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landmark

[land-mahrk] /ˈlændˌmɑrk/
noun
1.
a prominent or conspicuous object on land that serves as a guide, especially to ships at sea or to travelers on a road; a distinguishing landscape feature marking a site or location:
The post office served as a landmark for locating the street to turn down.
2.
something used to mark the boundary of land.
3.
a building or other place that is of outstanding historical, aesthetic, or cultural importance, often declared as such and given a special status (landmark designation) ordaining its preservation, by some authorizing organization.
4.
a significant or historic event, juncture, achievement, etc.:
The court decision stands as a landmark in constitutional law.
verb (used with object)
5.
to declare (a building, site, etc.) a landmark:
a movement to landmark New York's older theaters.
Origin of landmark
1000
before 1000; Middle English; Old English landmearc. See land, mark1
Related forms
unlandmarked, adjective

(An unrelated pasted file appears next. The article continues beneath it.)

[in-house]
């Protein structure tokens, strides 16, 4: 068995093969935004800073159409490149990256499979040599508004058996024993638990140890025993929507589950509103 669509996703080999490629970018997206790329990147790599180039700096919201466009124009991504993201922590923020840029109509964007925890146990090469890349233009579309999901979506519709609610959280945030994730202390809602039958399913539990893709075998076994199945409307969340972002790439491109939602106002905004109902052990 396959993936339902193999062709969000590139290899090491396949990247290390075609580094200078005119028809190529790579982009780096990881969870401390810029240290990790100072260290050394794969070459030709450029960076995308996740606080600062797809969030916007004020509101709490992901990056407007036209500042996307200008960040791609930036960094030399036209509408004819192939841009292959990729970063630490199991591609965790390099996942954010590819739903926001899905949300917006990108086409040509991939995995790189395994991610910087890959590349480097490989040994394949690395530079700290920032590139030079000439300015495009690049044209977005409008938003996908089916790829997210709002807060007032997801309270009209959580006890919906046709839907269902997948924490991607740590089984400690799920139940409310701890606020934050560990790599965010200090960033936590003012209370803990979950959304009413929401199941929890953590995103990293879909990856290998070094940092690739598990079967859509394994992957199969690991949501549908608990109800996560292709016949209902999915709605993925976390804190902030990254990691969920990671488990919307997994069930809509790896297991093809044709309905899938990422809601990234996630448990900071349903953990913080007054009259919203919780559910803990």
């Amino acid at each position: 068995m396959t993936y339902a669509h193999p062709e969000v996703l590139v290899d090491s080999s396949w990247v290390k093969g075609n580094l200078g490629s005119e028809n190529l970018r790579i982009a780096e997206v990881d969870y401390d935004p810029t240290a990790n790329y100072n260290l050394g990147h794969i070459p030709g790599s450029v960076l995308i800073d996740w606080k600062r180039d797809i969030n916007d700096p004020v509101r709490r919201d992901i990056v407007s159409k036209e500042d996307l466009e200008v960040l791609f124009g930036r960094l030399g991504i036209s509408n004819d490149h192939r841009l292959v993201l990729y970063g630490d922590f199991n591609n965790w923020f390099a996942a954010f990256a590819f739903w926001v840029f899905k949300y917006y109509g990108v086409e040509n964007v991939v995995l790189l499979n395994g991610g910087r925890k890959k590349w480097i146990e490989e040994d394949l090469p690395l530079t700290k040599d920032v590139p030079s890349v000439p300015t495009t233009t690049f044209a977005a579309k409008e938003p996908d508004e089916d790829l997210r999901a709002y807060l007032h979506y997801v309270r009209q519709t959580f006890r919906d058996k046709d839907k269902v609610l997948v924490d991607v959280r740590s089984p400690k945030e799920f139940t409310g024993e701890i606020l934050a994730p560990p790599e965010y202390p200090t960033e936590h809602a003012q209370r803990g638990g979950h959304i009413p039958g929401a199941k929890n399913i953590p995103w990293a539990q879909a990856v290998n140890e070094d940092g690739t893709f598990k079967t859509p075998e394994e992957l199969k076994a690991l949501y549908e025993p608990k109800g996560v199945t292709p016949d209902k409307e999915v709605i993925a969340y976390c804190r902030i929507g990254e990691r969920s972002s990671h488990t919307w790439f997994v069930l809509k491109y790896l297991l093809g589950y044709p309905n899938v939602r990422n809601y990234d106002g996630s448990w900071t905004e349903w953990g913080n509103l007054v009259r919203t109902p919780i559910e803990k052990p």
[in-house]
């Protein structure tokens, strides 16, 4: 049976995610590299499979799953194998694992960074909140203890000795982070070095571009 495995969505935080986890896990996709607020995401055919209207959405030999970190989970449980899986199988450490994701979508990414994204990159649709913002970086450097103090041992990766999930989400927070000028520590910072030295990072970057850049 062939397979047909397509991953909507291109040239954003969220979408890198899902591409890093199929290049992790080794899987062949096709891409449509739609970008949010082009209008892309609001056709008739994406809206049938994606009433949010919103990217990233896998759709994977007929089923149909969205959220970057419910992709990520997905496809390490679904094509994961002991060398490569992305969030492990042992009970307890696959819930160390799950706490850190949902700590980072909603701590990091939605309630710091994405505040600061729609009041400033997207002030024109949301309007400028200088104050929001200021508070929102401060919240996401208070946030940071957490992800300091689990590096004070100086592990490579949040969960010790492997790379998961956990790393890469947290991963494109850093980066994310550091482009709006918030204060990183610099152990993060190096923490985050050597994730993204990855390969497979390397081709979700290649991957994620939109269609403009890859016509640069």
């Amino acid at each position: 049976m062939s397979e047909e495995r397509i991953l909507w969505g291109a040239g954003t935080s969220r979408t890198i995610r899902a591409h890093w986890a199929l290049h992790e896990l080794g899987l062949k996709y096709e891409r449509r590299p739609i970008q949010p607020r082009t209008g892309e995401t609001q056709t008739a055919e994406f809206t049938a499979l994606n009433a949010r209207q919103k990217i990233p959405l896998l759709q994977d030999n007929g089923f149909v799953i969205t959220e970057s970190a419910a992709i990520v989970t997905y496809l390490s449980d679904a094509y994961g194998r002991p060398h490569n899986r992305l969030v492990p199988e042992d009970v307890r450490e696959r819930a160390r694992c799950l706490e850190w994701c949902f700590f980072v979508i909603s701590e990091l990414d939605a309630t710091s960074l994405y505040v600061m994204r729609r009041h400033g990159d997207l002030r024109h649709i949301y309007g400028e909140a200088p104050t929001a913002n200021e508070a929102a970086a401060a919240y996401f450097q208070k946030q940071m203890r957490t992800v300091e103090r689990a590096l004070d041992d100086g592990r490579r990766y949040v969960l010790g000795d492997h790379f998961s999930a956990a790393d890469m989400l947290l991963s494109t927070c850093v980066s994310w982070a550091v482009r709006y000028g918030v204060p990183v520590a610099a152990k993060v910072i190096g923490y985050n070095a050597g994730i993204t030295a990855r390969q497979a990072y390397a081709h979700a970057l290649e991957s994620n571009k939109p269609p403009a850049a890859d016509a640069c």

Synonyms
4. milestone, watershed, benchmark.
Dictionary.com Unabridged
Based on the Random House Dictionary, © Random House, Inc. 2017.
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Examples from the Web for landmarked
Contemporary Examples
  • Bell Book & Candle opened in December 2010 in a landmarked building in NYC's West Village.

    Fresh Picks John Mooney April 11, 2011
British Dictionary definitions for landmarked

landmark

/ˈlændˌmɑːk/
noun
1.
a prominent or well-known object in or feature of a particular landscape
2.
an important or unique decision, event, fact, discovery, etc
3.
a boundary marker or signpost
Collins English Dictionary - Complete & Unabridged 2012 Digital Edition
© William Collins Sons & Co. Ltd. 1979, 1986 © HarperCollins
Publishers 1998, 2000, 2003, 2005, 2006, 2007, 2009, 2012
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Word Origin and History for landmarked

landmark

n.

Old English landmearc, from land (n.) + mearc (see mark (n.1)). Originally "object set up to mark the boundaries of a kingdom, estate, etc.;" general sense of "conspicuous object in a landscape" is from 1560s. Modern figurative sense of "event, etc., considered a high point in history" is from 1859.

Online Etymology Dictionary, © 2010 Douglas Harper
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